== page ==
Skip to content


Automations are data related tasks you can schedule on a regular basis (e.g. every night, every hour).

Here is a list of common automations:

  • Send an email with a dashboard attached as a pdf file
  • Aggregate purchases data per customer and store the result in a table of the Serenytics internal Datawarehouse
  • Fill in the cache of a dashboard to reduce the load time for a user
  • Send an email alert if the sales of the current day on a given marketplace are below a threshold
  • Chain several automations

There are three types of automations:

  • ETL Steps : used to load data in a datasource, transform it and store the result in an output datasource.
  • Tasks : library of frequently used jobs (e.g. send an email, load a dashboard cache...)
  • Python scripts : to execute any Python code.

On an automation page:

  • The first tab lets you configure the automation.
  • The Execution tab lets you run the script, or schedule it.
  • The Usage tab shows you how your automation is used.
  • The Wehhook tab lets you configure an URL you can call to trigger the execution of the automation.


A task is the simplest type of automation to configure. For example, the task to send a dashboard in an email can be configured with a simple form: email subject, content, recipients list and the dashboard to attach as pdf.

Available tasks are:

  • Workflow / chain scripts: to chain several automations.
  • Emailing / Send email with dashboard attached as PDF: to send a dashboard as a pdf file in an email to a list of recipients.
  • Admin / Reload users meta-data: lets you load meta-data per login to filter dashboards according to the logged user. (see filter data with login)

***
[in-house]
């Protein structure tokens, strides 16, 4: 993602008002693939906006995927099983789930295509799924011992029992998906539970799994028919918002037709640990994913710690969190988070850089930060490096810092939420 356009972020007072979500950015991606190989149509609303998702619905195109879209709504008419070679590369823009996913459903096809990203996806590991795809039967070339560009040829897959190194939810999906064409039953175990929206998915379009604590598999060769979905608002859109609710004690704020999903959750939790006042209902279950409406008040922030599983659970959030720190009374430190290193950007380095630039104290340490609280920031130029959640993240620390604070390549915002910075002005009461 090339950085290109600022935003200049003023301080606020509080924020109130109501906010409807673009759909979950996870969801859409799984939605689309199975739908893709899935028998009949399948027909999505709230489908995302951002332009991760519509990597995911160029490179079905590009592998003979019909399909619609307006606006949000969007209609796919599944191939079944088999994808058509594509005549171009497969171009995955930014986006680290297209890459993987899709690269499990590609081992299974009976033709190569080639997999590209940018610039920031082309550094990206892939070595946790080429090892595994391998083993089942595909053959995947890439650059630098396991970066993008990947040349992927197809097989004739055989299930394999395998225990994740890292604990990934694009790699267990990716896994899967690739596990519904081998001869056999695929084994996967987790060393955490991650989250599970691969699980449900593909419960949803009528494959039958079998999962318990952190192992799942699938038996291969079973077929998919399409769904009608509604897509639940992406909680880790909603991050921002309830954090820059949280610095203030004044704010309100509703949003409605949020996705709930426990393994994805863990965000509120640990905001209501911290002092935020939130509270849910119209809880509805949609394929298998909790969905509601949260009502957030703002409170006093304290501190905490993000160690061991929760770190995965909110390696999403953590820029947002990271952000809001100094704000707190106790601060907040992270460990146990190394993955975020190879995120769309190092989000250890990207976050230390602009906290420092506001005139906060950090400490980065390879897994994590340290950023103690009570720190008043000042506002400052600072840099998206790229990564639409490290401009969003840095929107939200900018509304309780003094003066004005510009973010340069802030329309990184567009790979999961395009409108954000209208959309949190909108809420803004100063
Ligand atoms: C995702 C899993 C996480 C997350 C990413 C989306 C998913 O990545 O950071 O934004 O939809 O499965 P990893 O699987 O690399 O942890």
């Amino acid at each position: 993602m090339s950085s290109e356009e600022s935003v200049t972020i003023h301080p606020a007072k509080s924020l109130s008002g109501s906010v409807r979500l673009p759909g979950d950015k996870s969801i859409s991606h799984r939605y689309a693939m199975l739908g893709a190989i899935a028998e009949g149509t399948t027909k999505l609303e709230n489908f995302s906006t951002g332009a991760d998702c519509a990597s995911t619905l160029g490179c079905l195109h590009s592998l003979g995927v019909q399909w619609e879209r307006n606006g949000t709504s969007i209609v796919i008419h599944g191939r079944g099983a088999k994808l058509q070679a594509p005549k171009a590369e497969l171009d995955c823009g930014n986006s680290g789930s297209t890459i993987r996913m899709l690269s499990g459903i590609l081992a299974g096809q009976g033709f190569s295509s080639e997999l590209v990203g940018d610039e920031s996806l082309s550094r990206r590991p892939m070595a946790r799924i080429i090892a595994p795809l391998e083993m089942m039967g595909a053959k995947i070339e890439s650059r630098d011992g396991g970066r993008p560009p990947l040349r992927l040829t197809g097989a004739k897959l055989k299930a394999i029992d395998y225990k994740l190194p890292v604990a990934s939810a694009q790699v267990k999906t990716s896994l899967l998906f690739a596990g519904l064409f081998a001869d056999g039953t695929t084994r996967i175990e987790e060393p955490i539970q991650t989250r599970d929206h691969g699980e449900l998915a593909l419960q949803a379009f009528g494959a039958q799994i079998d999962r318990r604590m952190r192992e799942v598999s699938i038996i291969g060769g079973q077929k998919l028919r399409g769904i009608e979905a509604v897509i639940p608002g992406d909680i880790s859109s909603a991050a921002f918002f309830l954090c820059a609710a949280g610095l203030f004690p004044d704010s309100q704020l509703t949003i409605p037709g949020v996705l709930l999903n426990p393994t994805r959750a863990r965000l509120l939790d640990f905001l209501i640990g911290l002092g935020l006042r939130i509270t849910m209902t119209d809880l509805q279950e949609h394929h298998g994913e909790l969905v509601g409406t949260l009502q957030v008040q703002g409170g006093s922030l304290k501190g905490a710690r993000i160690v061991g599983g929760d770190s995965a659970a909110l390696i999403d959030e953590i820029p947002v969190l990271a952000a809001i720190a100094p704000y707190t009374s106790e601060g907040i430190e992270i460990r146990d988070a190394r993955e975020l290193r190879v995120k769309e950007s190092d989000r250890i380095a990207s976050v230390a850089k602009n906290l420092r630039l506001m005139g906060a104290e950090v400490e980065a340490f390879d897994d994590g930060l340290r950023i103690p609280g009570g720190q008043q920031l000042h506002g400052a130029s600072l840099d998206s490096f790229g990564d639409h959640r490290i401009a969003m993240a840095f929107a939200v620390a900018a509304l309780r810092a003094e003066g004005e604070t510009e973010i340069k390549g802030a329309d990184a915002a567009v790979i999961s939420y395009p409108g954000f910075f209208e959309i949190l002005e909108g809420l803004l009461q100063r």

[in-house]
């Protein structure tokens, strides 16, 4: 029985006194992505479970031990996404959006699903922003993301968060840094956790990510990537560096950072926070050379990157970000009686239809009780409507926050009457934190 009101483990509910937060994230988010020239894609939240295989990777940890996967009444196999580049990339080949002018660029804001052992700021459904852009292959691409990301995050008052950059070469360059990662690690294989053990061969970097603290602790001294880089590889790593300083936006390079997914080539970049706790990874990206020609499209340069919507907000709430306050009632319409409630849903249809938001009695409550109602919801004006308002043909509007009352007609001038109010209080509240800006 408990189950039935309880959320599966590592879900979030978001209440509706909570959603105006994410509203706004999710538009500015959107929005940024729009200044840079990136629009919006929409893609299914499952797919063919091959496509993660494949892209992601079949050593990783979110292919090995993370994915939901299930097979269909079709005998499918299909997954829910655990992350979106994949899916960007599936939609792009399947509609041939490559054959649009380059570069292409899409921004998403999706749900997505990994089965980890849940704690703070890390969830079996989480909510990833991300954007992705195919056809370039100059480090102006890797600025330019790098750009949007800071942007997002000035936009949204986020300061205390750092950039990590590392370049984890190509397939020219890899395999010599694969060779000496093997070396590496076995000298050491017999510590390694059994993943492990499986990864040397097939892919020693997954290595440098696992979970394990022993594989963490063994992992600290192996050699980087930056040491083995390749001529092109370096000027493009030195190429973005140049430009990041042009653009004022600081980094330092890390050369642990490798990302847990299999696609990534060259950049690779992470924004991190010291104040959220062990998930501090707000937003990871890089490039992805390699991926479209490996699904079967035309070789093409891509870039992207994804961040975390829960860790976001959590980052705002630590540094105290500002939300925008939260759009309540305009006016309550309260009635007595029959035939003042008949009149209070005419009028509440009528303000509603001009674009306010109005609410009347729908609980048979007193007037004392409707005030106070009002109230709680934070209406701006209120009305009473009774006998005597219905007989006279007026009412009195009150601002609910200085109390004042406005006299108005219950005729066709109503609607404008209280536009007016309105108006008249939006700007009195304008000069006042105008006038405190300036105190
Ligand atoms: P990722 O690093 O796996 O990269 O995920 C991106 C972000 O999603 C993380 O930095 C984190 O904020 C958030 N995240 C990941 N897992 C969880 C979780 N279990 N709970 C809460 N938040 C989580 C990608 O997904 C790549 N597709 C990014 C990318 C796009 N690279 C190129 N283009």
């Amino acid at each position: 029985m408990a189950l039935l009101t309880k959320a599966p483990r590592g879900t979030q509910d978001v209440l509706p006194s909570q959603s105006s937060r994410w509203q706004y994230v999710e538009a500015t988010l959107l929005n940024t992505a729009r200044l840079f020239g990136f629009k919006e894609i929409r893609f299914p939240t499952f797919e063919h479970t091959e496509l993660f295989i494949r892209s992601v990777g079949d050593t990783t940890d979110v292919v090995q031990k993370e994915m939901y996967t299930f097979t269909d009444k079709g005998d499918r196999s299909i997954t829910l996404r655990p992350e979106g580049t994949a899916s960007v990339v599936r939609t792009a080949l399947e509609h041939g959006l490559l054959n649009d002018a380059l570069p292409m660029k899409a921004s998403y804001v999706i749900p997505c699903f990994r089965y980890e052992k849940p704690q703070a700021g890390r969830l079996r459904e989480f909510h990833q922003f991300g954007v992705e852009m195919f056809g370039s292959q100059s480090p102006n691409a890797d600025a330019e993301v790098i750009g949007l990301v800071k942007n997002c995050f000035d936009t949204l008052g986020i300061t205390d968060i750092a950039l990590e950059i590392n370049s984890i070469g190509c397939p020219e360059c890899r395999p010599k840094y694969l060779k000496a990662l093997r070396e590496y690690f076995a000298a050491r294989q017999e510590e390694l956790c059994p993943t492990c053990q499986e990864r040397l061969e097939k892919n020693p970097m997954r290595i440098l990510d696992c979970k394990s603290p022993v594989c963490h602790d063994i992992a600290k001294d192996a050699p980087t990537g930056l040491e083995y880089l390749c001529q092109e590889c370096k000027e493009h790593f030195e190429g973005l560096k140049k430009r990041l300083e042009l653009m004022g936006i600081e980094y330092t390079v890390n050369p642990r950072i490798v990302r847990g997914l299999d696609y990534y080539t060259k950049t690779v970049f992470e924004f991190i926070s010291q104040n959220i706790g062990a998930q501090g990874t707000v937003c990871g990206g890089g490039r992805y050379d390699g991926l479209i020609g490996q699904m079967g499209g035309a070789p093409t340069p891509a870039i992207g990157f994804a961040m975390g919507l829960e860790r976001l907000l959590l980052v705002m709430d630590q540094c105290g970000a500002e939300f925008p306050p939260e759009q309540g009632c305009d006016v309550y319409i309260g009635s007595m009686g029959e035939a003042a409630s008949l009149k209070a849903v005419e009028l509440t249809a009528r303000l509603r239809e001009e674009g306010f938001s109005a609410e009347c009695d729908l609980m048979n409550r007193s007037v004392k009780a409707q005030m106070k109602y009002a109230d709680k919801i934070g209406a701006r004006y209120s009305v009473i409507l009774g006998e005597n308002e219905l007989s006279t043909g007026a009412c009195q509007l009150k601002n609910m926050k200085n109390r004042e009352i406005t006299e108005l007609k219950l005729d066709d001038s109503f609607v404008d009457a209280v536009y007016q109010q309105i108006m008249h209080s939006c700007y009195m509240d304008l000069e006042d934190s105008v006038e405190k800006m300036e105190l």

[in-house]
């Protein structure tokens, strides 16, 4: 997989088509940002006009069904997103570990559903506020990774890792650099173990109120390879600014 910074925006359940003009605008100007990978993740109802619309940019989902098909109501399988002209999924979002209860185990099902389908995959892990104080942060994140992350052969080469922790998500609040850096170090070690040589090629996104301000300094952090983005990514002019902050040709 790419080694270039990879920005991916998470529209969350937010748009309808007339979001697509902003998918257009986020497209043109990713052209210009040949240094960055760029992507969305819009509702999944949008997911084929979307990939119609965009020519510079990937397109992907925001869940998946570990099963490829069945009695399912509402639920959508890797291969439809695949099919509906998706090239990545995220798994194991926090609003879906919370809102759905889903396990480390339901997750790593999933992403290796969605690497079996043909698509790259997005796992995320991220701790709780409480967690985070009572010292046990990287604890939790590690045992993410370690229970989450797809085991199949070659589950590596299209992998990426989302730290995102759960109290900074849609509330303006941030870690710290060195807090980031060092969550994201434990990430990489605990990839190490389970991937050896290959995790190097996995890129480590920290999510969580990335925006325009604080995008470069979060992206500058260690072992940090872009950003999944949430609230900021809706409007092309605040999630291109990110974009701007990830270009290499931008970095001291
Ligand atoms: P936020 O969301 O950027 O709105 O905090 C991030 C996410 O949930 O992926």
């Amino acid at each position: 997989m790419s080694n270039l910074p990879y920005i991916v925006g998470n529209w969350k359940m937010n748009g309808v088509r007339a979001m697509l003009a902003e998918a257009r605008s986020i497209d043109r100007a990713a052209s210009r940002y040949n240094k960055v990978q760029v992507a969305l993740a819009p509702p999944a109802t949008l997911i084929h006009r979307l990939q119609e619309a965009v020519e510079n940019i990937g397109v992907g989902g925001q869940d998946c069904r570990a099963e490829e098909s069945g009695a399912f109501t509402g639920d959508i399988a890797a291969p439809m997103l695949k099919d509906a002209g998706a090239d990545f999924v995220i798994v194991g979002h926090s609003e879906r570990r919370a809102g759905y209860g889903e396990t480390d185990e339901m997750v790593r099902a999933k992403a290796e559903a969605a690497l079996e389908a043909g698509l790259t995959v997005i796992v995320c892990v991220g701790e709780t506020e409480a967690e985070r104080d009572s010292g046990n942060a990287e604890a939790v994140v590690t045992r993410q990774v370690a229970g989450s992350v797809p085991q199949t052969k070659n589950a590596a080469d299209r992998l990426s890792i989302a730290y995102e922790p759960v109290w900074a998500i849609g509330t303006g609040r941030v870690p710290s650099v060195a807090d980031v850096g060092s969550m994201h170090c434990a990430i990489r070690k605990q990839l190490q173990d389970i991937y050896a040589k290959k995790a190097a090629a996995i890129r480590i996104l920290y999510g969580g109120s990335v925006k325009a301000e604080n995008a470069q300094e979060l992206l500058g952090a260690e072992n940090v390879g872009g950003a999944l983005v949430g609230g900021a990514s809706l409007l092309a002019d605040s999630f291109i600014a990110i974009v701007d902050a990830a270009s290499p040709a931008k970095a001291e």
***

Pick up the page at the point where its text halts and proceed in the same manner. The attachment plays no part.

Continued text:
• Cache management / Refresh dashboards cache : to load the cache of a list of dashboards.
  • Data import / Synchronize a data source into a Serenytics storage: to copy all the rows from any datasource into a Serenytics storage.
  • Predictive / Linear regression: to compute a linear regression on a time serie.

ETL Steps

An ETL step takes data from an input data-source, apply transformations and store the result in a table of the internal datawarehouse.

Before using an ETL step, you must have created the output storage table. To achieve that, use the Data menu and create a new datasource of type Storage (in Serenytics's Datawarehouse tab).

Possible transformations are:

  • Select columns or formulas from the input data source
  • Apply filters
  • Aggregate data according to dimensions
  • Rename columns (by clicking on the columns header in the preview)

In the configuration tab, the displayed table is just a preview. The full computation is not computed. To actually execute store the result in the output table, you must use the Execution tab (either by clicking on Run Now, or by scheduling the automation).


If your input data source is a Serenytics storage, the computation is optimized to handle large datasets (e.g. hundreds of millions of rows). Because of this optimization, if you aggregate by time dimensions, the preview format of the time dimensions might be different between the preview and the actual result.